By Yogi Baba Prem Yogacharya, Veda Visharada
By Yogi Baba Prem Yogacharya, Veda Visharada
Many students mistake the concept of forgiveness as something for other people. This could not be further from the truth. Forgiveness is an essential step in our own spiritual realization, health and wellness.
In Ayurveda there is a teaching pertaining to undigested experience. Ayurveda is strongly associated with Sankhya philosophy. In Sankhya philosophy, there are four attributes to the mind:
Manas is the emotional mind. Ahamkara is the ego. Buddhi is the intellect. Mahat is cosmic intelligence. The first two are unable to digest experience according to Ayurveda. What this means is they cannot resolve or bring an experience to a conclusion. They can only react. If one were to think about it, emotions and the ego rarely resolve issues. Most likely they make issues worse, since they are prone to react. The reaction is merely a mental predisposition, sub conscious programming, or defensive posturing. These cannot resolve an experience within our field of consciousness.
In Ayurvedic philosophy these unresolved experiences have a profound effect on the body. They are believed to actually form microscopic crystals between cells in the body. These crystals slowly affect the health of the body. They can be broken up through techniques such as massage or yoga. The problem is once the crystals begin to break up powerful emotions associated with the crystals are released into the field of the mind. The student experiences the emotions again. If there has been little growth in understanding the mind, an ego or emotional reaction occurs again. This results in the formation of new crystals within the body. This pattern may repeat for years, decades, or even lifetimes.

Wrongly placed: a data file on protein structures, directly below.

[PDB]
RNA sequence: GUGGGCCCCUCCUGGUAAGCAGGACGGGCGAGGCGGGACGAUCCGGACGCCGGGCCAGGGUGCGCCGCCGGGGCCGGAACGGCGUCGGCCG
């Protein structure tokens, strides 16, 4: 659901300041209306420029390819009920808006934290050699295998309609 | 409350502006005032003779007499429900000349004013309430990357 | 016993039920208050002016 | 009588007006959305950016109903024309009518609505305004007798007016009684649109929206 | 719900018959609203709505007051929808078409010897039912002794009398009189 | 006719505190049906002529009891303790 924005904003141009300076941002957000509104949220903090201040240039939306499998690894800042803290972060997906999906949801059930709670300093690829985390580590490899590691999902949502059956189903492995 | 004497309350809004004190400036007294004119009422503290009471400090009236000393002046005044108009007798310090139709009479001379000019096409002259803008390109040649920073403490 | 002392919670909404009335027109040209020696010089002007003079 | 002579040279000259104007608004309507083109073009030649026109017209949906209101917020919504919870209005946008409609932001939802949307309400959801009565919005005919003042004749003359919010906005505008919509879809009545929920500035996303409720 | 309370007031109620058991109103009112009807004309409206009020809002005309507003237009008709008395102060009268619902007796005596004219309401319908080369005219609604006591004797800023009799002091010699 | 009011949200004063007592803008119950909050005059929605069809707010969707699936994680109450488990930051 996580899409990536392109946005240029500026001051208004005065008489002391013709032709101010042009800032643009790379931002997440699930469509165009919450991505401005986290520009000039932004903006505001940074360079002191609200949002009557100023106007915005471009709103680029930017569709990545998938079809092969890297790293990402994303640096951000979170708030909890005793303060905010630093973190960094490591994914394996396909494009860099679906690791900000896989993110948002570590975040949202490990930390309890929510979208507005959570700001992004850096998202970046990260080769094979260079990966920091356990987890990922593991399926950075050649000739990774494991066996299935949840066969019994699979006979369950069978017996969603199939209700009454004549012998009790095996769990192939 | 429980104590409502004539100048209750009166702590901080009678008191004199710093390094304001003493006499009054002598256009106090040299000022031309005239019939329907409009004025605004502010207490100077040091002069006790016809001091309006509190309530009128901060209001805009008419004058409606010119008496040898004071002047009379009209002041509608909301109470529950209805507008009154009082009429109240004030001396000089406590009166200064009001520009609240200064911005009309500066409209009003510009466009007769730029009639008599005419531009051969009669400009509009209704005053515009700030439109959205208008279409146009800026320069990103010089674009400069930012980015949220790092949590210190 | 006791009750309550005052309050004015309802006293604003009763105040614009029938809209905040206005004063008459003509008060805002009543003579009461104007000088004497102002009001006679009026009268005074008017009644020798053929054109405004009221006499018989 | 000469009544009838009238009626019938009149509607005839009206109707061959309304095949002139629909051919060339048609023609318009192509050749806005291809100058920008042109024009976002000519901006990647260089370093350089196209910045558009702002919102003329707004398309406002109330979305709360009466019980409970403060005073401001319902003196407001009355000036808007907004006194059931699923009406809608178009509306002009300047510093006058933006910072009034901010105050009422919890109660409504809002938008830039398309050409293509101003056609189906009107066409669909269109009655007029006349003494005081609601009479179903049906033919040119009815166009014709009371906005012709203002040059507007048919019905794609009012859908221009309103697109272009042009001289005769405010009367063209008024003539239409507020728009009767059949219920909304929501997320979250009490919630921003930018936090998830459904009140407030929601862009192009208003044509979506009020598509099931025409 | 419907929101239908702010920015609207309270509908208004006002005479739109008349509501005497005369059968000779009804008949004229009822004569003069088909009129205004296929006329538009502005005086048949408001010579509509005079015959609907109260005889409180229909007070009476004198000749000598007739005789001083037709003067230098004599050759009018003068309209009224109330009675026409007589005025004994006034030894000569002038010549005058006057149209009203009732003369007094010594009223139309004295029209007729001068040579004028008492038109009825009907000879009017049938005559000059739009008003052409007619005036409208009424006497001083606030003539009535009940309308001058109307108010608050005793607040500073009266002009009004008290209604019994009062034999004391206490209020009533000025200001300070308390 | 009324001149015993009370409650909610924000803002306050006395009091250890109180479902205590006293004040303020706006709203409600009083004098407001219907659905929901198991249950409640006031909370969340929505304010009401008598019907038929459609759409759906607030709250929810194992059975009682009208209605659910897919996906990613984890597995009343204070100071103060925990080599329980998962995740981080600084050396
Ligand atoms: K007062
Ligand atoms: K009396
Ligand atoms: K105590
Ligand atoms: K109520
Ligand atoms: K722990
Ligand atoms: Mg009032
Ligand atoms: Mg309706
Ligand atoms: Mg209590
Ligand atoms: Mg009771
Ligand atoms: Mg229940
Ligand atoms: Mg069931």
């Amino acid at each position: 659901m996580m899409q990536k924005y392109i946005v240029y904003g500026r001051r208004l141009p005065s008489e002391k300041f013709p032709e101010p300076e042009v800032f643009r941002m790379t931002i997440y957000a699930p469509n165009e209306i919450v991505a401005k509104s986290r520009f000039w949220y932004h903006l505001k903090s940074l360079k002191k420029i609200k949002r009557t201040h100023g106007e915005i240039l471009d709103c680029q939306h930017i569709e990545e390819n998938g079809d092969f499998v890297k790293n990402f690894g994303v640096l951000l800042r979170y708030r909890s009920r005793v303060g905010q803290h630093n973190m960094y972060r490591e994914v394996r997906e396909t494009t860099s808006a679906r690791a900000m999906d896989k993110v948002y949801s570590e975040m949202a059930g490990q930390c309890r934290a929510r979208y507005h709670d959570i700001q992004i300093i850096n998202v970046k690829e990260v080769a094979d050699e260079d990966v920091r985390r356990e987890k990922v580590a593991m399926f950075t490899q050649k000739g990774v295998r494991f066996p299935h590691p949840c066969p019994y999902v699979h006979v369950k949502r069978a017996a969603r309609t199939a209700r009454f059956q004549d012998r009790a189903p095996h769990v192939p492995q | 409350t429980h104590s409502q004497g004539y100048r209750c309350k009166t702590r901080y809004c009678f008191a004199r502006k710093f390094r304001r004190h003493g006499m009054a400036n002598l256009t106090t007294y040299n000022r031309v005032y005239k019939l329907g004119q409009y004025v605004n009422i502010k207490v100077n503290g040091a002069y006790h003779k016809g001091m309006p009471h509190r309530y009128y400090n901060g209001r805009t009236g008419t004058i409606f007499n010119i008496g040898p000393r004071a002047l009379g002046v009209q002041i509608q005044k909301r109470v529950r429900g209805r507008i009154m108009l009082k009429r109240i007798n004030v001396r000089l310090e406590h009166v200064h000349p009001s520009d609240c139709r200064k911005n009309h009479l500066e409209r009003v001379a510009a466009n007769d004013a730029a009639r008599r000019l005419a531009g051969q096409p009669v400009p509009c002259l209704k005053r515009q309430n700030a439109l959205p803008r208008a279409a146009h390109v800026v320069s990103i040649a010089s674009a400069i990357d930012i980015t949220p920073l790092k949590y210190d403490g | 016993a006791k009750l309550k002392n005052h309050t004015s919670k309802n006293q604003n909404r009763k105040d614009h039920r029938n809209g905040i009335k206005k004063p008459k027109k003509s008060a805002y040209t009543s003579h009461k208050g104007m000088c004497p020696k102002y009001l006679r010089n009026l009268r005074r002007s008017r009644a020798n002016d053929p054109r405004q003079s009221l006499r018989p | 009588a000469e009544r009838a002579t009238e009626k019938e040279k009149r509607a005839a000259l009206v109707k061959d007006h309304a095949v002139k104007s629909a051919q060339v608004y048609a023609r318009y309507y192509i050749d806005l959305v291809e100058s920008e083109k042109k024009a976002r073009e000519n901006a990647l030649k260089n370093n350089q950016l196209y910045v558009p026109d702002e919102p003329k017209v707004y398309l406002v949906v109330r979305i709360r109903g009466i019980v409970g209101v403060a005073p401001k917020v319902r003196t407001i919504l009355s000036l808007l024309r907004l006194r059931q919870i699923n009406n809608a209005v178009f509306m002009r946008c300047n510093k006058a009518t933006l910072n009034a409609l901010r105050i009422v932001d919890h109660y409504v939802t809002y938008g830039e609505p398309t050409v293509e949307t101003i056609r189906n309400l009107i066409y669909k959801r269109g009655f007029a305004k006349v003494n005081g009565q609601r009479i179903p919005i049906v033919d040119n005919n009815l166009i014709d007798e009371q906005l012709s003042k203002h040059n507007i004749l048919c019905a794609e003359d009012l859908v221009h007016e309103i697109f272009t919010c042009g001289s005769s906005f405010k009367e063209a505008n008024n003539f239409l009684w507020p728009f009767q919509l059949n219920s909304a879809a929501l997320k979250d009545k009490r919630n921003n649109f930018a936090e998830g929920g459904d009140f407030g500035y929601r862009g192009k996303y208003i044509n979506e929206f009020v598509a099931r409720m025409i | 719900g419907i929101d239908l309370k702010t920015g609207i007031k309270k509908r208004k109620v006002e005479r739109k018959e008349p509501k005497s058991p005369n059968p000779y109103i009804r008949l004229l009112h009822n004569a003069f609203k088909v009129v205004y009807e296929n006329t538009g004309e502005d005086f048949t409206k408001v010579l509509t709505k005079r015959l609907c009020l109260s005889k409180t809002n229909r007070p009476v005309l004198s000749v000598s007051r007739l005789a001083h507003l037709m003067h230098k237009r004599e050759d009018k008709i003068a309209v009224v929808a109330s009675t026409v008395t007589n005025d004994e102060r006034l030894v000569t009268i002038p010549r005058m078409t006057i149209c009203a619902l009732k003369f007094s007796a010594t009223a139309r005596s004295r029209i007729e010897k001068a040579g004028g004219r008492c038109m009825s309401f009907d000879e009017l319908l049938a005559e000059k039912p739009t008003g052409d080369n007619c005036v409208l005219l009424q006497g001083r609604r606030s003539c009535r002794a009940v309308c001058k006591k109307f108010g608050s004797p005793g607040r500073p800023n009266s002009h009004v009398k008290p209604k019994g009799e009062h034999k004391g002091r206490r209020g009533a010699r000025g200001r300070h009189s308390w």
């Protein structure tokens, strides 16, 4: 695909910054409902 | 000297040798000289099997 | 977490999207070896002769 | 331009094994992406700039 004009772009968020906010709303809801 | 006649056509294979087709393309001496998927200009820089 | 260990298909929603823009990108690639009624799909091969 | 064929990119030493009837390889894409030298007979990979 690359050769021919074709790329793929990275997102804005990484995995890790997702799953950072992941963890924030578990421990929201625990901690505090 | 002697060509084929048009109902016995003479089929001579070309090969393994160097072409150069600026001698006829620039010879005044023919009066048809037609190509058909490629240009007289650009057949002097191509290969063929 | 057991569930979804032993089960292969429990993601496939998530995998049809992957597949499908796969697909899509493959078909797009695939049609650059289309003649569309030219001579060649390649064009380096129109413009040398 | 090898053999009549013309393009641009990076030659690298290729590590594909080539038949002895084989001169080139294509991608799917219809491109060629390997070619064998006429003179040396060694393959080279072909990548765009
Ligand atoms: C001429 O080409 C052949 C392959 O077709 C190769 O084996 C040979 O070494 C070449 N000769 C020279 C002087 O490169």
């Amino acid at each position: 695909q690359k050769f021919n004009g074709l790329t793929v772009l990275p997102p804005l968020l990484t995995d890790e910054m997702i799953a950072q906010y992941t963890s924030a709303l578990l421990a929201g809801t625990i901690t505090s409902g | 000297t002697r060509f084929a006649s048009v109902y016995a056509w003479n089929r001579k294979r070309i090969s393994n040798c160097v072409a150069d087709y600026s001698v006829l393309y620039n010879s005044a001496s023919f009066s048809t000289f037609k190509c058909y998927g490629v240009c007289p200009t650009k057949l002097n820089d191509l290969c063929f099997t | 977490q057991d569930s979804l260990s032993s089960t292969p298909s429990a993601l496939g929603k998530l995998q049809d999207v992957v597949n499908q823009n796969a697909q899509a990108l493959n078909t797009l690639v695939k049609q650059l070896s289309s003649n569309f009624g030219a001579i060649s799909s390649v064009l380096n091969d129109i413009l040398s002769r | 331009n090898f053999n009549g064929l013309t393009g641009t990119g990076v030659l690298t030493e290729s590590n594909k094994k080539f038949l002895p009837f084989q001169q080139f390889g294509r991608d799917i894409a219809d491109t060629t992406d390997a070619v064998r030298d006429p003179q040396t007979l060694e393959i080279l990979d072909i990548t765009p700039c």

Ayurveda does offer a solution. Ayurveda teaches that experience can be digested (resolved) using the last two attributes of the mind. Buddhi and Mahat. Mahat is literally cosmic consciousness. Buddhi is the lower function of mahat and is called intellect. If students can be taught to intellectually resolve (digest) experiences, there will be no formation of crystals in the body. For crystals that have already formed, the buddhi can be used to resolve the older undigested experiences.
Undigested experience tends to play in the field of the mind, subtlety influencing our decisions and choices in life. It is extremely difficult to obtain spiritual realization or even peace with so many unresolved emotions in the mind. This tends to limit our ability to meditate and restrict our acceleration of spiritual growth. The first step in healing this process is forgiveness.
Many people have conflict with forgiveness since they feel they are “letting the other person off the hook”. Remember that exercise in forgiveness is for you and not them.
There are several easy approaches to forgiveness.
Come sitting in a comfortable posture. Visualize yourself walking into a movie theater. You are the only person walking into the theater. Select a comfortable seat. After a few moments the lights slowly dim and the projector starts. The movie is showing your life. It is going to show all the people who have wronged you and the people that you may have wronged.
As the people come up on the screen that have wronged you, try to use steps one or two and attempt to forgive them. If you come upon someone that you cannot forgive, don’t worry about it and just move on.
As you encounter, on your movie screen, people that you may have wronged, ask them to forgive you. If you encounter someone that will not forgive you, don’t worry about it and just move on.
After several minutes the movie will come to an end. The lights will slowly come up. Come up from your seat and walk outside. Once outside start to become aware of your body, sitting in your meditation room. Inhale deeply and exhale slowly. Repeat two more times. Slowly open your eyes. Rub your hands and feet together for 30-40 seconds and then relax.
For best results this would be practiced daily for several weeks. Always consult with your doctor before beginning this or any wellness program.
As you begin to encounter new experiences, try to approach them from the buddhi and less from manas (emotional mind) and ahamkara (ego). This will aid in quicker resolution of emotional issues and lay the foundation for deeper levels of healing for the mind and body.
Copyright 2003. Yogi Harinam Baba Prem Tom Beal. All rights reserved.